In the wake of terrorist attacks abroad and a greater sense of global insecurity, today’s presidential candidates have not only shifted their focus to foreign policy, but have heightened the rhetoric they use to credential themselves as the next Commander-in-Chief. This presidential role is arguably among the most difficult and consequential, but also replete with the most masculine expectations. The assertiveness, strength, independence, and emotional restraint expected of those who lead the nation’s military and make life-and-death foreign policy decisions align with stereotypical characteristics of masculinity and are those most associated with men. Additionally, research shows that men are presumed to be most competent on issues related to defense and foreign policy, each under the purview of the nation’s Commander-in-Chief.
There has been no shortage of gender bias in news, commentary, and candidate remarks over the past few weeks. In this installment of On the Bias, we talk about expectations of being a lady, the double standards that gender and party/ideology impose, and the gender lens through which we view anger and aggressive behavior.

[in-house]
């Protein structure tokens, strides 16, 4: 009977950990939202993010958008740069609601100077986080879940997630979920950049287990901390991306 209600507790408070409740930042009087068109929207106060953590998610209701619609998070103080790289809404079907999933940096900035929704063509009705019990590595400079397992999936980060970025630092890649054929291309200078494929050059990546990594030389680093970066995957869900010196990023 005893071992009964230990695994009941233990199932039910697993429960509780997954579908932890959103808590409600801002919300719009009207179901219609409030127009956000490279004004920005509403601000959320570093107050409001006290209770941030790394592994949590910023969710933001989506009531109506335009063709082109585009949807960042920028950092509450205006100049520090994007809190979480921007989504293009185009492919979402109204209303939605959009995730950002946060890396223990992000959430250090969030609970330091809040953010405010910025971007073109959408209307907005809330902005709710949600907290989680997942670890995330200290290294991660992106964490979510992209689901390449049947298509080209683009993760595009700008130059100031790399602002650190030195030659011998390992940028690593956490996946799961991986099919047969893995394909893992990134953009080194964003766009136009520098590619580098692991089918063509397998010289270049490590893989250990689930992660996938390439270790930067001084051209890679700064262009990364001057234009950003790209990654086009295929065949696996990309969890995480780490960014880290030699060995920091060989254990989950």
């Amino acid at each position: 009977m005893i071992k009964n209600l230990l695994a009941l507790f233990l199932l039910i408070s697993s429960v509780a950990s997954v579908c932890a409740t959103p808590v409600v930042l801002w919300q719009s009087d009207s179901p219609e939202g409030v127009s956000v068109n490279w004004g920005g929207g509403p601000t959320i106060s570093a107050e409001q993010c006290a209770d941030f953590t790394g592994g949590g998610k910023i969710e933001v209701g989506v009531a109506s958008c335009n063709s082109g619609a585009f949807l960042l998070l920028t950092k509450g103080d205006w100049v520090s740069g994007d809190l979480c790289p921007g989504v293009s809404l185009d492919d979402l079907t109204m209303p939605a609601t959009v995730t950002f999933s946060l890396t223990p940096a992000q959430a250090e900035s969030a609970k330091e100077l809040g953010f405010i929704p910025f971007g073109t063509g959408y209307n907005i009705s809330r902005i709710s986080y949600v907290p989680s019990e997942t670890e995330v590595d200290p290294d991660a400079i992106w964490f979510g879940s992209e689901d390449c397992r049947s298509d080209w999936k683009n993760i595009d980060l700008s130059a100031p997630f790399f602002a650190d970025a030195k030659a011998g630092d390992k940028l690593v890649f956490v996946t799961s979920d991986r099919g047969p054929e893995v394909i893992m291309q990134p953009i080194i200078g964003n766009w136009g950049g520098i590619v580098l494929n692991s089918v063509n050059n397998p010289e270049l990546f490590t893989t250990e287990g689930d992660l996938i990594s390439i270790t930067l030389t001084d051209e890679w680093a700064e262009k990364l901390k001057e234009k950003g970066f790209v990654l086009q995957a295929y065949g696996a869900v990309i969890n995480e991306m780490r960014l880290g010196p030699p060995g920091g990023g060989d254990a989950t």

During Tuesday’s Republican presidential debate, Donald Trump interrupted an exchange between Carly Fiorina and Senator Rand Paul to tell Fiorina to stop interrupting. “Why does she keep interrupting everybody?” he asked. “Boy, terrible.”
When the women of The View debriefed about last week’s Republican debate, they followed a formula too familiar to female candidates. In commenting on Carly Fiorina’s performance, they shifted from substance to appearance, characterizing Fiorina’s face as “demented” and “like a Halloween mask.” Ironically enough, they made these comments in response to Fiorina’s rebuke of pundits who had similarly criticized her appearance, arguing that she should have smiled more in the previous debate. That criticism followed Donald Trump’s comments on Fiorina’s face ahead of the second GOP debate, when he told Rolling Stone, “Look at that face! Would anyone vote for that? Can you imagine that, the face of our next president?!’